What Happens To the Student? The Neglected Variable in Educational Outcome Research
- Olle ten Cate
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Disputes about the superiority of teaching methods often remain unresolved. The essential question we continuously want to answer is: Which teaching methods yield the best knowledge and skills in students? Abundant literature, in medical education and in education in general, on research with educational methods as independent variables and measures of outcome (e.g., test scores) as the dependent variable often point at ‘no significant difference’ or only small differences between methods. Many factors do influence the educational outcome in students and large statistical power (such as meta analysis) should be helpful to eliminate many souces of error. However, one scource we cannot tackle this way. That is, students will usually adapt quantity and quality of studying to meet testing requirements. In doing so, they may compensate for teaching quality. Some teaching may generate more effort in students than other teaching. Since test scores reflect primarily student activities, it is their efforts that may bring differences in teaching methods close to equality in test scores. Therefore, knowledge and skills should not be considered the primary outcome of teaching but the outcome of learning activities. If we want to discriminate between teaching methods, we must at least consider what happens to students.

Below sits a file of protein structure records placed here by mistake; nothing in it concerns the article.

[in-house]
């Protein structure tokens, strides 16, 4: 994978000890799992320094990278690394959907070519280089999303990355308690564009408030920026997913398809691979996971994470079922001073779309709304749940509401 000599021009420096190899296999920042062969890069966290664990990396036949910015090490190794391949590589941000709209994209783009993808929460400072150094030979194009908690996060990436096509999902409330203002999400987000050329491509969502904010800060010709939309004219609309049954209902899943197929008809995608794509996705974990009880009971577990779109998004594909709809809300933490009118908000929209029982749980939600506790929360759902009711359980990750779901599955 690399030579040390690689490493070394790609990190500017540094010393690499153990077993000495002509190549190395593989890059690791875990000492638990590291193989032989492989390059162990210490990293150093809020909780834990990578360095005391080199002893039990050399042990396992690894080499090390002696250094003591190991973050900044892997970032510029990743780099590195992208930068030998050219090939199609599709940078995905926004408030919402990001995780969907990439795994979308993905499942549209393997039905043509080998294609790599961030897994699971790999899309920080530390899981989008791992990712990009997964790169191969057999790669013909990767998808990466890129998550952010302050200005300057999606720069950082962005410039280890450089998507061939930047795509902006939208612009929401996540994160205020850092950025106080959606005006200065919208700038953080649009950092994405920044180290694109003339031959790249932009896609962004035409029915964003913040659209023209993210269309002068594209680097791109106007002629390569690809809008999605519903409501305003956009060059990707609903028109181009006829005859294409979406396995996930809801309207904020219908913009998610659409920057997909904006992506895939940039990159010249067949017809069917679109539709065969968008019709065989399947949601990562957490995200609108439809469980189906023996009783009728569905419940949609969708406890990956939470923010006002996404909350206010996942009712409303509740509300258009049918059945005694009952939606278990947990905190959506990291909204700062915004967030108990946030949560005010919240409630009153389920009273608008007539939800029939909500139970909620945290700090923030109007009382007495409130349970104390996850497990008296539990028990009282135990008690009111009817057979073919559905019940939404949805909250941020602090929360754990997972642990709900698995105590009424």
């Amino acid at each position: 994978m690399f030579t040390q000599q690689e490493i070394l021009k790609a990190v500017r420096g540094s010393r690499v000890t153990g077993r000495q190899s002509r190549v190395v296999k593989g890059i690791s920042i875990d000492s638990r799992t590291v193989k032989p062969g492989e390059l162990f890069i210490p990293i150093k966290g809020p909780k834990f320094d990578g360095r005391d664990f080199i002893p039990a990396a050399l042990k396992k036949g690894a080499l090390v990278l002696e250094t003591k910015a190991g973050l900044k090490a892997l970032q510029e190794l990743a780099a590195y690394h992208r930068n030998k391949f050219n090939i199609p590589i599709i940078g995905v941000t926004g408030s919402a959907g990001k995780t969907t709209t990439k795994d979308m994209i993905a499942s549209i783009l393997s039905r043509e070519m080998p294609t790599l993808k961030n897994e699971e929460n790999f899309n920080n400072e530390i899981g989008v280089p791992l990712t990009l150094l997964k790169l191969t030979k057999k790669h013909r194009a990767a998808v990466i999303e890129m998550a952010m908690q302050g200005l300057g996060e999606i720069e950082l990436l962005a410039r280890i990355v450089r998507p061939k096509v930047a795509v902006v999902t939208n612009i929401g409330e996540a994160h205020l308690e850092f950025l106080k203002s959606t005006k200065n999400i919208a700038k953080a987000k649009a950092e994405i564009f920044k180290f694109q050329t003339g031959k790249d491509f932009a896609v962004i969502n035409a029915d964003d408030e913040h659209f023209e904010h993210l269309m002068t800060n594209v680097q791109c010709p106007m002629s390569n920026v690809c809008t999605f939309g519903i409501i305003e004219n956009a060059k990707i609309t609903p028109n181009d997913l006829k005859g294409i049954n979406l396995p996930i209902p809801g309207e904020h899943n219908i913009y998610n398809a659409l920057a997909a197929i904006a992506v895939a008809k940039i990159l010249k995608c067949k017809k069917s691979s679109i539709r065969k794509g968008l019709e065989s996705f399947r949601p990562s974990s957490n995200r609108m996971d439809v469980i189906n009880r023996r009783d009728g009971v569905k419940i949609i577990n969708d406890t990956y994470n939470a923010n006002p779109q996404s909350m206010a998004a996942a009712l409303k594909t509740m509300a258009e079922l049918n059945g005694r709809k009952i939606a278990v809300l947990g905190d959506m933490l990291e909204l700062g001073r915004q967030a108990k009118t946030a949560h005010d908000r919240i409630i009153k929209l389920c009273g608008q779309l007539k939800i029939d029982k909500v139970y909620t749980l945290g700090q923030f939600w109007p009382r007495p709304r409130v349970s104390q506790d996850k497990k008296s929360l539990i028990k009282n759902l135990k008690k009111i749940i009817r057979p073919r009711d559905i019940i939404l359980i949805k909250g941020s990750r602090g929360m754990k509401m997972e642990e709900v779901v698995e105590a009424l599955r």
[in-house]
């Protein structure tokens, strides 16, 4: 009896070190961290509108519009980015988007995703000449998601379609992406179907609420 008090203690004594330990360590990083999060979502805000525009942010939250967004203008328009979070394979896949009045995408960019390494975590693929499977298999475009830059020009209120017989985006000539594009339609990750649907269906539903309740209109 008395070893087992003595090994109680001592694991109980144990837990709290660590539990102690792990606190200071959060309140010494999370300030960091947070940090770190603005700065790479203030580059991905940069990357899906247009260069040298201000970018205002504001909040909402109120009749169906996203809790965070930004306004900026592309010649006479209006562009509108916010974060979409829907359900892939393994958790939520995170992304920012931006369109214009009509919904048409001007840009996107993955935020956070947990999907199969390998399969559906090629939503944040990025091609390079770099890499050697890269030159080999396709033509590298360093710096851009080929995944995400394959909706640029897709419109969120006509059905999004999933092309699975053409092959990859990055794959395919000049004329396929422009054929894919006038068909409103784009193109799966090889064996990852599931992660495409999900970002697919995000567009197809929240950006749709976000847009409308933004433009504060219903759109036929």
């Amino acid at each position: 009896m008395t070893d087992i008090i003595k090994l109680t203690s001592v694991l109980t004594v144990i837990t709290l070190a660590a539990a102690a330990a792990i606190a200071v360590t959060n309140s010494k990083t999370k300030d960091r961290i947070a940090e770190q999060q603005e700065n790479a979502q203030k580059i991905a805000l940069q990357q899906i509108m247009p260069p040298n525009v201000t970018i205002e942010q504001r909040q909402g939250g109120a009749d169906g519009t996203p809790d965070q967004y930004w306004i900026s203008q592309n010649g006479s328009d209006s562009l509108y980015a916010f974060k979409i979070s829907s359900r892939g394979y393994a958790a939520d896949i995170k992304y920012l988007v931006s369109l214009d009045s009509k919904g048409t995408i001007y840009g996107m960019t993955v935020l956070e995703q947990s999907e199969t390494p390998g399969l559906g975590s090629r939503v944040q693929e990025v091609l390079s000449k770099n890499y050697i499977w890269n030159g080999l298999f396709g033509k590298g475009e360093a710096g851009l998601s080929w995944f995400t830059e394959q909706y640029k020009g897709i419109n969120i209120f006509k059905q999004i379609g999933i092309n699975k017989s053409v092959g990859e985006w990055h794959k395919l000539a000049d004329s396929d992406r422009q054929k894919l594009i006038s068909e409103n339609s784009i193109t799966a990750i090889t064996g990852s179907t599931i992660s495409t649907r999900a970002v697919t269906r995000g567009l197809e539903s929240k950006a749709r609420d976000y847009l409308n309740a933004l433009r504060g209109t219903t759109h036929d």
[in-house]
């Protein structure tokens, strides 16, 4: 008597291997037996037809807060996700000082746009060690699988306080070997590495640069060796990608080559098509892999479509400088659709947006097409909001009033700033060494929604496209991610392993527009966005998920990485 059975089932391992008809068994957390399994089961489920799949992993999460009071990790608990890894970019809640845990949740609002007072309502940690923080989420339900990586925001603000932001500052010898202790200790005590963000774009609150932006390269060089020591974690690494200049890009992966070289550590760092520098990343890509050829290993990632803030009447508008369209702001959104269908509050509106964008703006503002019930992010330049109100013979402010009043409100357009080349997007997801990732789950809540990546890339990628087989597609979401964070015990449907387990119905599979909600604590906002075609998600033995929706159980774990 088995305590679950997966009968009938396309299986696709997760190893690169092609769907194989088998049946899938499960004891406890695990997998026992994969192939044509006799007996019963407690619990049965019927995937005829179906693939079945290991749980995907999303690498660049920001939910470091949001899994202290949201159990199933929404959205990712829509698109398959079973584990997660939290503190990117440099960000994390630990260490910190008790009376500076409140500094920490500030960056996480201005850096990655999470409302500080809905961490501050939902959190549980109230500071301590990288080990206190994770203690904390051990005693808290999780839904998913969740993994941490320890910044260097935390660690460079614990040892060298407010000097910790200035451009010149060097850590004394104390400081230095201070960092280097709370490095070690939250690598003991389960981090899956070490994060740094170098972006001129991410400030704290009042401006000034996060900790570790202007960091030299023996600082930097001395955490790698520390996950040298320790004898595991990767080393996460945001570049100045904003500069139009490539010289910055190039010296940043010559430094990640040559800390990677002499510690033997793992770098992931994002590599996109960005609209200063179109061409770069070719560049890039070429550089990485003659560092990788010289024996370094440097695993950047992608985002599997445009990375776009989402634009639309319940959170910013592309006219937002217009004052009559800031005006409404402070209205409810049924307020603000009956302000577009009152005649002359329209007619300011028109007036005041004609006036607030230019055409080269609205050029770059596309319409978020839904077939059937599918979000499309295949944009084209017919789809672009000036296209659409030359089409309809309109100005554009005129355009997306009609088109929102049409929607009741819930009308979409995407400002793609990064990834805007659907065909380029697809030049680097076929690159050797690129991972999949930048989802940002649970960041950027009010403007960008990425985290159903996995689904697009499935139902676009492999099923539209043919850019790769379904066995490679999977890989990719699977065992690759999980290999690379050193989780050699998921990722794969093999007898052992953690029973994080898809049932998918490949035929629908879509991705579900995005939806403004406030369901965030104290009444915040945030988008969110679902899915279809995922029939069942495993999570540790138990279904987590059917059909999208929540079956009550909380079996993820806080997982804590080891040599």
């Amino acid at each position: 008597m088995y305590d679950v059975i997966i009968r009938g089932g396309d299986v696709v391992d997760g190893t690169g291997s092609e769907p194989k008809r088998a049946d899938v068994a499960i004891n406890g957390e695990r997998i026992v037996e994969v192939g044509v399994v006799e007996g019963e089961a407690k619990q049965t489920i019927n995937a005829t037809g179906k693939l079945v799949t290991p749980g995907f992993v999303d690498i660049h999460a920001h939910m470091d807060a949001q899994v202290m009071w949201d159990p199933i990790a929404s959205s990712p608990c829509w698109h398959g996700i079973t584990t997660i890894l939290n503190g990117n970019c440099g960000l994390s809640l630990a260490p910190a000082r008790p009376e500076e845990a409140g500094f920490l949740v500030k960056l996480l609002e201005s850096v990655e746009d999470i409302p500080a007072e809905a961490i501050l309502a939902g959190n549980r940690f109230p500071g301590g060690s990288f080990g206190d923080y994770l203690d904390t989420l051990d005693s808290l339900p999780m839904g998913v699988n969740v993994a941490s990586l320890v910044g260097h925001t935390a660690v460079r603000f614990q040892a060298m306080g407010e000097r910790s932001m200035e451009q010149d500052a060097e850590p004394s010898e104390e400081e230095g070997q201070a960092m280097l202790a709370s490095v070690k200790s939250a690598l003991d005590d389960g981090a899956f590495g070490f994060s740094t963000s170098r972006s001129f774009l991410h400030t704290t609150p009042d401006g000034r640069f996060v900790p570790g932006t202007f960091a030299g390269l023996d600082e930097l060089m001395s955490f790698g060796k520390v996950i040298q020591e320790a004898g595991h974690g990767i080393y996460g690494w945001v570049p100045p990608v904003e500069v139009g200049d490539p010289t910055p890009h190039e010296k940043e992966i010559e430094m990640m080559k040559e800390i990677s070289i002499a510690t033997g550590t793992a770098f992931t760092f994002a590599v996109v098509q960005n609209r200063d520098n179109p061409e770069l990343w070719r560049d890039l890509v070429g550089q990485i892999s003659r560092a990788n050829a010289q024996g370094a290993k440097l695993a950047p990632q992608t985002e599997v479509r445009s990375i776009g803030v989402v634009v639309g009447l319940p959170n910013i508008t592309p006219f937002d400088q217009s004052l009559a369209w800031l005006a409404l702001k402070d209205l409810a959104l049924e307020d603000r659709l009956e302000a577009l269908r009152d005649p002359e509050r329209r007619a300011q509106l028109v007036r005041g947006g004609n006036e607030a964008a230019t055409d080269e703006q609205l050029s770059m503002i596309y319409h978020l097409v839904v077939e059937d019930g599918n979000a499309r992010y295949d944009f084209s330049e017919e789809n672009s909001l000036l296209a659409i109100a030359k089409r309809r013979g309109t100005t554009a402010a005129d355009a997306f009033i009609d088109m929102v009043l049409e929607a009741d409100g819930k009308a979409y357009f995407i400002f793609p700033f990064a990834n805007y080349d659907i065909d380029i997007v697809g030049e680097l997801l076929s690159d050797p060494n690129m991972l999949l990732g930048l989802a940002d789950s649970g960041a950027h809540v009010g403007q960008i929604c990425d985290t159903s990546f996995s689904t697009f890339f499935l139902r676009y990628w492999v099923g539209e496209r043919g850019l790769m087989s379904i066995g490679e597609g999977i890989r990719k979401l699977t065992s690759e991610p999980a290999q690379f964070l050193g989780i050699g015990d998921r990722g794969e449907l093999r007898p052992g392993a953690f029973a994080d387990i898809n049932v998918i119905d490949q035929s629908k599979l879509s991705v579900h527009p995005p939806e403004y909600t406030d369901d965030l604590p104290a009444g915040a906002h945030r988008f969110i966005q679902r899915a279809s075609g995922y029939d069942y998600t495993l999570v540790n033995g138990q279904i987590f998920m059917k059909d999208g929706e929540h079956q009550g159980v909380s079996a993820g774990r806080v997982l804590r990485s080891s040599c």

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- What Happens To the Student? The Neglected Variable in Educational Outcome Research
Advances in Health Sciences Education
Volume 6, Issue 1 , pp 81-88
- Cover Date
- Print ISSN
- Online ISSN
- Kluwer Academic Publishers
- Additional Links
- academic achievement
- Best Evidence Medical Education
- educational outcome research
- learning activities
- medical education
- research in teaching
- teaching methods
- Industry Sectors
- Olle ten Cate (1)
- Author Affiliations
- 1. University Medical Center Utrecht, School of Medical Sciences, The Netherlands